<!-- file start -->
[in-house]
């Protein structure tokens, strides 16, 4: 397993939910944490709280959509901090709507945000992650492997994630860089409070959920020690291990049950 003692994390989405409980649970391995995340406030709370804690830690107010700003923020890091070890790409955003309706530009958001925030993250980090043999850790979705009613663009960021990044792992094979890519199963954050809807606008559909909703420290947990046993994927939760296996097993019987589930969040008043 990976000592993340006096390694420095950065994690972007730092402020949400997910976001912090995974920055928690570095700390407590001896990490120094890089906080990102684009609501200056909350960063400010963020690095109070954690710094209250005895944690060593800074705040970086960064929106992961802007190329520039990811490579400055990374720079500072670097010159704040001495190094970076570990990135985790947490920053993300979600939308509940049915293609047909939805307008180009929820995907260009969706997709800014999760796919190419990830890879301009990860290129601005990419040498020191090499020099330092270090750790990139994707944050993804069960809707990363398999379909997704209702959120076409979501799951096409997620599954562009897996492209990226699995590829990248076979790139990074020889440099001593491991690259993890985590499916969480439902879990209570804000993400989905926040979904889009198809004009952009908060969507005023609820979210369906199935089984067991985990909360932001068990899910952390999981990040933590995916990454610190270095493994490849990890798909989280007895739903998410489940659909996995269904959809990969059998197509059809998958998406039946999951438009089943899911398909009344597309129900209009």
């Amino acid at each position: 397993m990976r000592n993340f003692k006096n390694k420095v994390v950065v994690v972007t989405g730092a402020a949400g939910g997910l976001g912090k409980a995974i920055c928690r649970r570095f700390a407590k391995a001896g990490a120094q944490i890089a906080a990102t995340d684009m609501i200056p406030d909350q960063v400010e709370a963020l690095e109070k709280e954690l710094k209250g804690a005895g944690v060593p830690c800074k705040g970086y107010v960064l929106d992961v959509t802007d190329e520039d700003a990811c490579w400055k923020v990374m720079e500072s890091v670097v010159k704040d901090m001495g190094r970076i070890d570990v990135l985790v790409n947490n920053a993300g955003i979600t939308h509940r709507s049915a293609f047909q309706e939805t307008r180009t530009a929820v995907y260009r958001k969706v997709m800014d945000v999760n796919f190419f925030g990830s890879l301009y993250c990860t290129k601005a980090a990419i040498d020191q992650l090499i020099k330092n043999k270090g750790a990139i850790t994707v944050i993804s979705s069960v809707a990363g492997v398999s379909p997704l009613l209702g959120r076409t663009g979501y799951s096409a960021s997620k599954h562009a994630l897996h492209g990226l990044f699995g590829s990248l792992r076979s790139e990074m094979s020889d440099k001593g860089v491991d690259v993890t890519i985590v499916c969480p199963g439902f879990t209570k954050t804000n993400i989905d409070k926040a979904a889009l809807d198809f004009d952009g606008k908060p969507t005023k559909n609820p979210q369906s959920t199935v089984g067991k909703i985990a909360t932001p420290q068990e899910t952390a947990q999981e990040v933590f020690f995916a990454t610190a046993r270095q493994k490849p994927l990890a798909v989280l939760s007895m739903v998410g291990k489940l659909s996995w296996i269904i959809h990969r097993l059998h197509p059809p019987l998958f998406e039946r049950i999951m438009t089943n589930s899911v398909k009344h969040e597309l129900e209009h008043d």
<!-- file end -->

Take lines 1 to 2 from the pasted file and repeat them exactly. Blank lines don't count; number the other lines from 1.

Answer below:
[in-house]
């Protein structure tokens, strides 16, 4: 397993939910944490709280959509901090709507945000992650492997994630860089409070959920020690291990049950 003692994390989405409980649970391995995340406030709370804690830690107010700003923020890091070890790409955003309706530009958001925030993250980090043999850790979705009613663009960021990044792992094979890519199963954050809807606008559909909703420290947990046993994927939760296996097993019987589930969040008043 990976000592993340006096390694420095950065994690972007730092402020949400997910976001912090995974920055928690570095700390407590001896990490120094890089906080990102684009609501200056909350960063400010963020690095109070954690710094209250005895944690060593800074705040970086960064929106992961802007190329520039990811490579400055990374720079500072670097010159704040001495190094970076570990990135985790947490920053993300979600939308509940049915293609047909939805307008180009929820995907260009969706997709800014999760796919190419990830890879301009990860290129601005990419040498020191090499020099330092270090750790990139994707944050993804069960809707990363398999379909997704209702959120076409979501799951096409997620599954562009897996492209990226699995590829990248076979790139990074020889440099001593491991690259993890985590499916969480439902879990209570804000993400989905926040979904889009198809004009952009908060969507005023609820979210369906199935089984067991985990909360932001068990899910952390999981990040933590995916990454610190270095493994490849990890798909989280007895739903998410489940659909996995269904959809990969059998197509059809998958998406039946999951438009089943899911398909009344597309129900209009």